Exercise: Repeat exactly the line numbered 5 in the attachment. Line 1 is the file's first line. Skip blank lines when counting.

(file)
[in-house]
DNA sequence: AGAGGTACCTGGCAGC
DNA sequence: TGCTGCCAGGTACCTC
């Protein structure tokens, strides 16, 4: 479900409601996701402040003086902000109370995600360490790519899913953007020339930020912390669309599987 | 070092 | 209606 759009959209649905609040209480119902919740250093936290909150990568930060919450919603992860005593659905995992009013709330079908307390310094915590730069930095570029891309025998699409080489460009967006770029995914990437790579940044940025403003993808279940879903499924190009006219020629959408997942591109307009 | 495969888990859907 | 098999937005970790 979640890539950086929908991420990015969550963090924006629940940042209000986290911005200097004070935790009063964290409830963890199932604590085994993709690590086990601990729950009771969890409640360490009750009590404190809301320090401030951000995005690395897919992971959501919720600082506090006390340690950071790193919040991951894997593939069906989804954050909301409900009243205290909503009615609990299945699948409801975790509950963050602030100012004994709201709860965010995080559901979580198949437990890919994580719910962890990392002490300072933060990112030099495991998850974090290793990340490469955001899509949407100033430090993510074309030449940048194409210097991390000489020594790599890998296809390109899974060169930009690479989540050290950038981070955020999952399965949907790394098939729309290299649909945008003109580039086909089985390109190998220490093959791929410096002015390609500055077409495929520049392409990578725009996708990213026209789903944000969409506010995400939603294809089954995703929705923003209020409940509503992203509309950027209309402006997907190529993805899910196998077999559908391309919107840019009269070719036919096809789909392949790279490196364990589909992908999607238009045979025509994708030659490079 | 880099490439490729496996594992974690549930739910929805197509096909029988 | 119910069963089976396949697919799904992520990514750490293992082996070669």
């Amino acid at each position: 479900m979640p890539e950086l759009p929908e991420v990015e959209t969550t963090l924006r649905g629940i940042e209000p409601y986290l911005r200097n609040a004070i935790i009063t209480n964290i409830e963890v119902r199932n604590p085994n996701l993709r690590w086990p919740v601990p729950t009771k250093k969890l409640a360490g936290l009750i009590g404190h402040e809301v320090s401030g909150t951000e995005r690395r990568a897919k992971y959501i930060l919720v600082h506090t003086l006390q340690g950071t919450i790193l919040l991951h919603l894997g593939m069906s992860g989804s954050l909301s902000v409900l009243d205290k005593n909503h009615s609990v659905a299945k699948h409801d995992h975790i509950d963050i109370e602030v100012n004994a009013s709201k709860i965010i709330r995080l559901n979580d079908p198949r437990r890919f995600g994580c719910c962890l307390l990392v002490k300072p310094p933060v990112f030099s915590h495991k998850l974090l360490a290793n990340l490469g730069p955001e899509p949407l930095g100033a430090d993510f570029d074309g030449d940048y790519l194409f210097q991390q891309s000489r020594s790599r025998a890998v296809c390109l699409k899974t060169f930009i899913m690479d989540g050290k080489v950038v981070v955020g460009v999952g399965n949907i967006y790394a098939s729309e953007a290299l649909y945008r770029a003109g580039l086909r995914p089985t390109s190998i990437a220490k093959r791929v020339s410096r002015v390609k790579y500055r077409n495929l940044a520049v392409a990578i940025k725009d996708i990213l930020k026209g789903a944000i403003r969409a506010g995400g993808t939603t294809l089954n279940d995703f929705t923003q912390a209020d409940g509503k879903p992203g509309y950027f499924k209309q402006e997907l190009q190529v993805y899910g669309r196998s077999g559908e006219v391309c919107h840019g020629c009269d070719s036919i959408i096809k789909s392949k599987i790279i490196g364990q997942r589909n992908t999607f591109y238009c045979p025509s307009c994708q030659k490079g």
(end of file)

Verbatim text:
């Amino acid at each position: 479900m979640p890539e950086l759009p929908e991420v990015e959209t969550t963090l924006r649905g629940i940042e209000p409601y986290l911005r200097n609040a004070i935790i009063t209480n964290i409830e963890v119902r199932n604590p085994n996701l993709r690590w086990p919740v601990p729950t009771k250093k969890l409640a360490g936290l009750i009590g404190h402040e809301v320090s401030g909150t951000e995005r690395r990568a897919k992971y959501i930060l919720v600082h506090t003086l006390q340690g950071t919450i790193l919040l991951h919603l894997g593939m069906s992860g989804s954050l909301s902000v409900l009243d205290k005593n909503h009615s609990v659905a299945k699948h409801d995992h975790i509950d963050i109370e602030v100012n004994a009013s709201k709860i965010i709330r995080l559901n979580d079908p198949r437990r890919f995600g994580c719910c962890l307390l990392v002490k300072p310094p933060v990112f030099s915590h495991k998850l974090l360490a290793n990340l490469g730069p955001e899509p949407l930095g100033a430090d993510f570029d074309g030449d940048y790519l194409f210097q991390q891309s000489r020594s790599r025998a890998v296809c390109l699409k899974t060169f930009i899913m690479d989540g050290k080489v950038v981070v955020g460009v999952g399965n949907i967006y790394a098939s729309e953007a290299l649909y945008r770029a003109g580039l086909r995914p089985t390109s190998i990437a220490k093959r791929v020339s410096r002015v390609k790579y500055r077409n495929l940044a520049v392409a990578i940025k725009d996708i990213l930020k026209g789903a944000i403003r969409a506010g995400g993808t939603t294809l089954n279940d995703f929705t923003q912390a209020d409940g509503k879903p992203g509309y950027f499924k209309q402006e997907l190009q190529v993805y899910g669309r196998s077999g559908e006219v391309c919107h840019g020629c009269d070719s036919i959408i096809k789909s392949k599987i790279i490196g364990q997942r589909n992908t999607f591109y238009c045979p025509s307009c994708q030659k490079g």